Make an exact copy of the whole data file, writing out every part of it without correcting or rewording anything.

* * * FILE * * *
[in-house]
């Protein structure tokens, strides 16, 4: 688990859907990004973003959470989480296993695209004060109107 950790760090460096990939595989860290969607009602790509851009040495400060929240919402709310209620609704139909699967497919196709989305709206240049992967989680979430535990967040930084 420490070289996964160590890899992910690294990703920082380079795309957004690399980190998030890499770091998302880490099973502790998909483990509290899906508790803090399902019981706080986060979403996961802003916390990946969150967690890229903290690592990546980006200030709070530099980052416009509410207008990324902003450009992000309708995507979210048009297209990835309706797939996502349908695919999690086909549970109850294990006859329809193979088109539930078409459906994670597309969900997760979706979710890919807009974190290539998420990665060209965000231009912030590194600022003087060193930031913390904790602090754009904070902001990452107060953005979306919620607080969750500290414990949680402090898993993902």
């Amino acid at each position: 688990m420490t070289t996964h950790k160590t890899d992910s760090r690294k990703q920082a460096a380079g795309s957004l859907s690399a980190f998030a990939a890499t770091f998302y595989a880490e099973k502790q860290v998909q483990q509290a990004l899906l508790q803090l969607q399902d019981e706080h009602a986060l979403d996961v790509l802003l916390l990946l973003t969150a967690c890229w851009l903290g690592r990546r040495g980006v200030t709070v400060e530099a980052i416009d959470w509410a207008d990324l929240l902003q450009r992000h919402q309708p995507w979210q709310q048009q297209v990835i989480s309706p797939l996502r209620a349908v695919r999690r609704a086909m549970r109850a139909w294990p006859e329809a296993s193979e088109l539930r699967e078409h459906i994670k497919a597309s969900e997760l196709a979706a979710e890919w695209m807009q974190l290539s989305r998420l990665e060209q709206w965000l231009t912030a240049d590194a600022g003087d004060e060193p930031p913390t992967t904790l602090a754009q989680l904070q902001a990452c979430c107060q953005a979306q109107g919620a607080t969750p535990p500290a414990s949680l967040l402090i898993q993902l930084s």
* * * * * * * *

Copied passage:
[in-house]
């Protein structure tokens, strides 16, 4: 688990859907990004973003959470989480296993695209004060109107 950790760090460096990939595989860290969607009602790509851009040495400060929240919402709310209620609704139909699967497919196709989305709206240049992967989680979430535990967040930084 420490070289996964160590890899992910690294990703920082380079795309957004690399980190998030890499770091998302880490099973502790998909483990509290899906508790803090399902019981706080986060979403996961802003916390990946969150967690890229903290690592990546980006200030709070530099980052416009509410207008990324902003450009992000309708995507979210048009297209990835309706797939996502349908695919999690086909549970109850294990006859329809193979088109539930078409459906994670597309969900997760979706979710890919807009974190290539998420990665060209965000231009912030590194600022003087060193930031913390904790602090754009904070902001990452107060953005979306919620607080969750500290414990949680402090898993993902």
């Amino acid at each position: 688990m420490t070289t996964h950790k160590t890899d992910s760090r690294k990703q920082a460096a380079g795309s957004l859907s690399a980190f998030a990939a890499t770091f998302y595989a880490e099973k502790q860290v998909q483990q509290a990004l899906l508790q803090l969607q399902d019981e706080h009602a986060l979403d996961v790509l802003l916390l990946l973003t969150a967690c890229w851009l903290g690592r990546r040495g980006v200030t709070v400060e530099a980052i416009d959470w509410a207008d990324l929240l902003q450009r992000h919402q309708p995507w979210q709310q048009q297209v990835i989480s309706p797939l996502r209620a349908v695919r999690r609704a086909m549970r109850a139909w294990p006859e329809a296993s193979e088109l539930r699967e078409h459906i994670k497919a597309s969900e997760l196709a979706a979710e890919w695209m807009q974190l290539s989305r998420l990665e060209q709206w965000l231009t912030a240049d590194a600022g003087d004060e060193p930031p913390t992967t904790l602090a754009q989680l904070q902001a990452c979430c107060q953005a979306q109107g919620a607080t969750p535990p500290a414990s949680l967040l402090i898993q993902l930084s």